WellPoint CEO's management criticized


Despite public support for the chairman and CEO last month from the board, WellPoint's chief exec Angela Braly is coming under fire from shareholders and analysts for management of the second largest insurer.

Among the top complaints about Braly are failures to accurately forecast medical costs and set premiums. Last quarter, WellPoint missed analysts' estimates, said it could lose 900,000 members and reduced its 2012 forecast last month. What's more, since Braly became chairman of the board in 2010, the insurer has lost $9 billion in market value, and its stock has fallen 8.5 percent, reported the Indianapolis Business Journal.

Now, two investors are speaking publicly about Braly and her leadership failures. "There's a universal view that the CEO is the wrong CEO to lead the business," Leon Cooperman, founder of Omega Advisors and WellPoint shareholder, told Bloomberg. Kuhn Tsai, an analyst at Orbimed Advisors, also said "management missteps" have caused the company's poor performance.

But Braly may have bought herself some additional time after she led WellPoint's $4.9 billion acquisition of Amerigroup last month. "It would be unusual to remove a CEO in the middle of a major acquisition," Erik Gordon a University of Michigan business professor, told Bloomberg.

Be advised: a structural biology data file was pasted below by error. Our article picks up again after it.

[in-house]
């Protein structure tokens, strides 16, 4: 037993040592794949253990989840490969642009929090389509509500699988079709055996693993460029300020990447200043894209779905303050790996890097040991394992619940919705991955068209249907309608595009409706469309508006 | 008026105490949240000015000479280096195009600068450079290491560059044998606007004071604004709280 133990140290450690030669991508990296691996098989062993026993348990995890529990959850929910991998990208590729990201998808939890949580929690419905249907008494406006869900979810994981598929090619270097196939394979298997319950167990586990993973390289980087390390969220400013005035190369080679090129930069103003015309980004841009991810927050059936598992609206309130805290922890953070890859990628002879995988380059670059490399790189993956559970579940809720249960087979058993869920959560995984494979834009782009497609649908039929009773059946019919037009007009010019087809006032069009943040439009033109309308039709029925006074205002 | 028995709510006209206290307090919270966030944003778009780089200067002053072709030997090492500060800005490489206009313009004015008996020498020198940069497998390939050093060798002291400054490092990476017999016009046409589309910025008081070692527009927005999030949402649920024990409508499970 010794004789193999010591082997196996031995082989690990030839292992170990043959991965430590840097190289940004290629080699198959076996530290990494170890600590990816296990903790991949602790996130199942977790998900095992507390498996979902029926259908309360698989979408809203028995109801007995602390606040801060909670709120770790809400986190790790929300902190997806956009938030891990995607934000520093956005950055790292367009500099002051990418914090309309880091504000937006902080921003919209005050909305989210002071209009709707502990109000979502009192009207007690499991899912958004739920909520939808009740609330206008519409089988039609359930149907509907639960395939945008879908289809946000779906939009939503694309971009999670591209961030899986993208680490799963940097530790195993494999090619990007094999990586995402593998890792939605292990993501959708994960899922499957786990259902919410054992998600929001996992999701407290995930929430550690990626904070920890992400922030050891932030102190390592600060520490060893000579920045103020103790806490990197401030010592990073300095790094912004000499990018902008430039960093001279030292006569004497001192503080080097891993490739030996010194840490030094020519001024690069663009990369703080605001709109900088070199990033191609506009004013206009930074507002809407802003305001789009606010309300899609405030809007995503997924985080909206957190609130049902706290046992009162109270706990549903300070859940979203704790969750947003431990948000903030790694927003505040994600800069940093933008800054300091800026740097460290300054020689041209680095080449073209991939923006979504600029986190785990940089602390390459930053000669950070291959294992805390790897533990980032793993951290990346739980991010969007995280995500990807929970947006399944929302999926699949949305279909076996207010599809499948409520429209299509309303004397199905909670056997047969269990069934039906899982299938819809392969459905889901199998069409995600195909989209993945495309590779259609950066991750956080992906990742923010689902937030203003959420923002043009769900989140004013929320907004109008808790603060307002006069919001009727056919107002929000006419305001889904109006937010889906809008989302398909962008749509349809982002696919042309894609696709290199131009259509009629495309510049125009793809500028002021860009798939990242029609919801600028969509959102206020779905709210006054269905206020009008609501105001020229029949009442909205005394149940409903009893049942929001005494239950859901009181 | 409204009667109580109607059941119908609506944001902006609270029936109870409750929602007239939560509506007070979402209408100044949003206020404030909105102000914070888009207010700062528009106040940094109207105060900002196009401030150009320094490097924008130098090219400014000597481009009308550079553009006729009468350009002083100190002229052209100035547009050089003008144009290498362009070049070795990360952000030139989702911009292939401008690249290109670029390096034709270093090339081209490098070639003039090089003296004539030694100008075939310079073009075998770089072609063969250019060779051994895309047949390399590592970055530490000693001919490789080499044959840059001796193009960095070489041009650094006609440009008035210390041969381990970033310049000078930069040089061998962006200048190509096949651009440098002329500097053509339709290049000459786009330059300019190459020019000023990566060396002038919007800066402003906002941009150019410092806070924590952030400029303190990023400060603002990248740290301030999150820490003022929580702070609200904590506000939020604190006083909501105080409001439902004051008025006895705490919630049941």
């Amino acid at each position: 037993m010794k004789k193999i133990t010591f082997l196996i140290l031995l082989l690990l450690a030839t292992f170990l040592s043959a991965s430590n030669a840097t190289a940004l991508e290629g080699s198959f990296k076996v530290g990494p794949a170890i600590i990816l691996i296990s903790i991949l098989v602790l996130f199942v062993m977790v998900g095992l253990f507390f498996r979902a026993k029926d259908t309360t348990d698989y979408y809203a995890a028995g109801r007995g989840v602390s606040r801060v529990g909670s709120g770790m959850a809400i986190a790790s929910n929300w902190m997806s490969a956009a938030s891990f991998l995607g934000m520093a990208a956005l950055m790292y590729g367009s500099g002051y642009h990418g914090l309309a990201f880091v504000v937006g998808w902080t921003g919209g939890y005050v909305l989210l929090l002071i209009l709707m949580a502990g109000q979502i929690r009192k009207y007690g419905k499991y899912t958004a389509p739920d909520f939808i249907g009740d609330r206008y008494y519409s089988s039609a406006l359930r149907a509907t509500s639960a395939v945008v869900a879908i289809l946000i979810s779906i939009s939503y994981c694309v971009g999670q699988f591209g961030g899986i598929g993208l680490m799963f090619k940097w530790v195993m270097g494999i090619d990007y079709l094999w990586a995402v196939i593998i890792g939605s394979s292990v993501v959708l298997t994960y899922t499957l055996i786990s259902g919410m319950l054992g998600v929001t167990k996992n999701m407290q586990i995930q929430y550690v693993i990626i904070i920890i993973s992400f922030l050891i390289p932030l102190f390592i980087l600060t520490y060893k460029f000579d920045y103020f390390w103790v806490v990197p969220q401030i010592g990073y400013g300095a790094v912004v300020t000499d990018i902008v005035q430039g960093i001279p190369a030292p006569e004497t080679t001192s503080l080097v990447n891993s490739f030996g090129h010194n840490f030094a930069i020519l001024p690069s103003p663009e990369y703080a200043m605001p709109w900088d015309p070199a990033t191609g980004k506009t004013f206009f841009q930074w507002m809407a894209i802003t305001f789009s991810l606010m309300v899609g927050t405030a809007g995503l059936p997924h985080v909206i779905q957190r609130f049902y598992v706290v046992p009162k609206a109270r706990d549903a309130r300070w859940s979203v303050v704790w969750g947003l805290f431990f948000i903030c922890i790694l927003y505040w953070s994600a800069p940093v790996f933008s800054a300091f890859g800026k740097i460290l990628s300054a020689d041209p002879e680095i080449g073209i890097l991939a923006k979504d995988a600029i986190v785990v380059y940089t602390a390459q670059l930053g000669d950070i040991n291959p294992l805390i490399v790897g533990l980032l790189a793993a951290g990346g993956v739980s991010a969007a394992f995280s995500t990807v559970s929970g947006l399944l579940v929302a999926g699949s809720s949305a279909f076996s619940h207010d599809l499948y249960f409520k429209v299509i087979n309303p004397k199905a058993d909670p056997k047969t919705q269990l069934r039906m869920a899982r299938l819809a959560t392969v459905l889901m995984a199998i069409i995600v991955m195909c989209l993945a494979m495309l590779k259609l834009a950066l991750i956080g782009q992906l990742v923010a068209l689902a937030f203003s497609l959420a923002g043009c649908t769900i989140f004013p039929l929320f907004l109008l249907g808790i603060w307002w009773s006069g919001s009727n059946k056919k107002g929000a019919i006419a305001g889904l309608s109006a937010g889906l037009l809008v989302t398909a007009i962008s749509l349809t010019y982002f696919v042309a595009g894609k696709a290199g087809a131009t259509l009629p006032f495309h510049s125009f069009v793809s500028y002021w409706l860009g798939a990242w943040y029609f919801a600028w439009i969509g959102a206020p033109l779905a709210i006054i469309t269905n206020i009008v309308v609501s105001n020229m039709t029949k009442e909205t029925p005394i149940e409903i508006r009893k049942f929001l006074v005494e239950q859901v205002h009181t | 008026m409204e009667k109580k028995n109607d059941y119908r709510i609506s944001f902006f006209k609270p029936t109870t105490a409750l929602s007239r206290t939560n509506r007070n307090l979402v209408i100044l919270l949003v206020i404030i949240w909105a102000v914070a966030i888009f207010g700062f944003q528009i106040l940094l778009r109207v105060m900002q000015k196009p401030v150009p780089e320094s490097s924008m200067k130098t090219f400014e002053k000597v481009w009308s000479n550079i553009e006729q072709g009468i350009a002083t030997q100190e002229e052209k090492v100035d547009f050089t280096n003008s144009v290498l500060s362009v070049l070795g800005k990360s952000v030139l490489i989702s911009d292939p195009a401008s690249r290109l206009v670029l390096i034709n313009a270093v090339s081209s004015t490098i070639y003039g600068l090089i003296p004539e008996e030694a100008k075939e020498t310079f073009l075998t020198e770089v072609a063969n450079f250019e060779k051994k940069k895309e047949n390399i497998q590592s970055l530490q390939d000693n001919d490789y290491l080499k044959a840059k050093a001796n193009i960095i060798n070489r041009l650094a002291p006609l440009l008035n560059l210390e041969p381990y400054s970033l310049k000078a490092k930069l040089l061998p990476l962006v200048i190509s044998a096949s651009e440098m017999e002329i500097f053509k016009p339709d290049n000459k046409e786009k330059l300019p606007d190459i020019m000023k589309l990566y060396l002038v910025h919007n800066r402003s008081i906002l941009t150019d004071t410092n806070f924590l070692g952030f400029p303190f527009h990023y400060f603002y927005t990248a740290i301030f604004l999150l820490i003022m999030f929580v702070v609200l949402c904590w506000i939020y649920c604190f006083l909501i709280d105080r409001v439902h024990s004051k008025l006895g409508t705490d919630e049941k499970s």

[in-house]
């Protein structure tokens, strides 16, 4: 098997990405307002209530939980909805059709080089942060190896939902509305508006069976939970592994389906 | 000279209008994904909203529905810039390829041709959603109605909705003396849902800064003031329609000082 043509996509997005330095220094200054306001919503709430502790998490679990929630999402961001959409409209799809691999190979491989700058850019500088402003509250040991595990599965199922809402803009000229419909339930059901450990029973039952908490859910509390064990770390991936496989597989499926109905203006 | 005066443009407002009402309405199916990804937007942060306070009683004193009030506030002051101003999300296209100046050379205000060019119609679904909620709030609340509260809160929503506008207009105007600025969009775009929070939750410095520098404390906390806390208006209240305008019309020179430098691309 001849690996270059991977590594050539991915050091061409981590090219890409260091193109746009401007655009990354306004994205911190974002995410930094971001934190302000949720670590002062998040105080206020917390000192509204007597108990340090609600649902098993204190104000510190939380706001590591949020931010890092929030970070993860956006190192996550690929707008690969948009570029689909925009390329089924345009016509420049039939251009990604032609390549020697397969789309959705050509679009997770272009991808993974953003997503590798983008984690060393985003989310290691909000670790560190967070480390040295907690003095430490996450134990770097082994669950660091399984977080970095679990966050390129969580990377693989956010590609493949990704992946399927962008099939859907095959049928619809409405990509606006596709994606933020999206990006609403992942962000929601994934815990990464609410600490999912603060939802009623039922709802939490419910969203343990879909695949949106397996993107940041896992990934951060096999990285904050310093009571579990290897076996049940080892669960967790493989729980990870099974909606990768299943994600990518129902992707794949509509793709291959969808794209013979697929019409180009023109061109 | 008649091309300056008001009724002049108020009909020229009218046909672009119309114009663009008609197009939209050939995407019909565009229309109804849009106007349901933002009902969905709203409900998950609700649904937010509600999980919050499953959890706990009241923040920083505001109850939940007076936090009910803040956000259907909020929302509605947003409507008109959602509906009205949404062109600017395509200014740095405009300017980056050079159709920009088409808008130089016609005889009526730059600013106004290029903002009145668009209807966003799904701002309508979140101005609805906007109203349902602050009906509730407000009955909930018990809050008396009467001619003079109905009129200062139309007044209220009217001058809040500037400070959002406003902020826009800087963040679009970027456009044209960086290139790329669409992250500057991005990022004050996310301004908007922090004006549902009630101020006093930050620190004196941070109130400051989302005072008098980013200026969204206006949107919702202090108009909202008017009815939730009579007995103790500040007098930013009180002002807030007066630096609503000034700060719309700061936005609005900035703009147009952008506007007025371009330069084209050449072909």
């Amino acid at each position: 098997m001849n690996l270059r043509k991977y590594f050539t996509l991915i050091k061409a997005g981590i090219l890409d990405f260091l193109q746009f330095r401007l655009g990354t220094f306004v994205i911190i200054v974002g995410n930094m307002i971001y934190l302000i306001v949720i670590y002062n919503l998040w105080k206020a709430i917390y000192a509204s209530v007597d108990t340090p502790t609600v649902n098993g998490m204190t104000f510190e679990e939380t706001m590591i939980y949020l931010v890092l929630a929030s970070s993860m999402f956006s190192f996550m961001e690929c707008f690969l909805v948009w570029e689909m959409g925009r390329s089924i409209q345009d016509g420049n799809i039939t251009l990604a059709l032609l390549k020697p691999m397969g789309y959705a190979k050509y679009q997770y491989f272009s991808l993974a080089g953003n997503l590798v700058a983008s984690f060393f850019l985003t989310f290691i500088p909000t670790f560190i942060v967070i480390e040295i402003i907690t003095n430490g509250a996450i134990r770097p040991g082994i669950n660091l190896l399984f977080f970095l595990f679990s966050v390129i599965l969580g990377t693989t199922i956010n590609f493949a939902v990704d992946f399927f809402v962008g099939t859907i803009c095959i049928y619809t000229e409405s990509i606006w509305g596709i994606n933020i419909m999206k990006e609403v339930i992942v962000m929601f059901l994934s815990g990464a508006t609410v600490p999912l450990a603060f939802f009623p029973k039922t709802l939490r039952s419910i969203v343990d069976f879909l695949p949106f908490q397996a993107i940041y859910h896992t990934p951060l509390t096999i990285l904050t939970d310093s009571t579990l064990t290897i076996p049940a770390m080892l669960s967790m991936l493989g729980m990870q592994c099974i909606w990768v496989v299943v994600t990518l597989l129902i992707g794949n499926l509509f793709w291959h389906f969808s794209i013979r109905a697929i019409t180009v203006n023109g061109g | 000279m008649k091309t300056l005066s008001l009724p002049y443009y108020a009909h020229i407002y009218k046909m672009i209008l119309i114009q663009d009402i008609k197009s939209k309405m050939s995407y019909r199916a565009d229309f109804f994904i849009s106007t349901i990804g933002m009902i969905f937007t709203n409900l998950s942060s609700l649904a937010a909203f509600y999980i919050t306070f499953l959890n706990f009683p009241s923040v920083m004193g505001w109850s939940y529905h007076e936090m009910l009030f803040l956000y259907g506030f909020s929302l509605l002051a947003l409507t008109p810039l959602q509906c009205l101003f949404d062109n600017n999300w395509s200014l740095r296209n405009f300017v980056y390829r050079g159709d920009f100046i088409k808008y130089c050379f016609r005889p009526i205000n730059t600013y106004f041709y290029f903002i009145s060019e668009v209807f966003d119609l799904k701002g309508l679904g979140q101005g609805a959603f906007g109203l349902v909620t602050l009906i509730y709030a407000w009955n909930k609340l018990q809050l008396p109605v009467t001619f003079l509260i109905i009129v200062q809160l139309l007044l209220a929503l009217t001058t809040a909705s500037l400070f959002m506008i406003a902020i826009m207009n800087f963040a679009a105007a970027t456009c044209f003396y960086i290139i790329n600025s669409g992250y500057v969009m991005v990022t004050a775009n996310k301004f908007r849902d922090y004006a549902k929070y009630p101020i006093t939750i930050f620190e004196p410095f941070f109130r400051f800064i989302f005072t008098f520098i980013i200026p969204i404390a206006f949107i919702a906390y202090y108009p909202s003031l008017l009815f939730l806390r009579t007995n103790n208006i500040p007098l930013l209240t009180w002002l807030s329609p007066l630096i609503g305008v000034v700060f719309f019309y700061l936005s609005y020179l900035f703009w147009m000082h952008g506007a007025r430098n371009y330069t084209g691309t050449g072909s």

Ana Gupte, a Sanford C. Bernstein & Co. analyst, agreed. Although investors "are questioning her leadership," Gupte said, it would be "tricky" to change management amid a multi-billion dollar deal.

Some board members, though, have continued to defend Braly's leadership, according to the Indianapolis Star. "Angela, I think, has done a great job," said Lenox Baker, a retired cardiac surgeon and WellPoint board member. "Quite frankly, I think some of this stuff with the company is coming from Wall Street. I'm much more looking to the future."

To learn more:
- see the Indianapolis Business Journal article
- read the Bloomberg article
- check out the Indianapolis Star article

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Editor's Note: Due to a reporting error, an earlier version of this article incorrectly categorized the CEO's critics.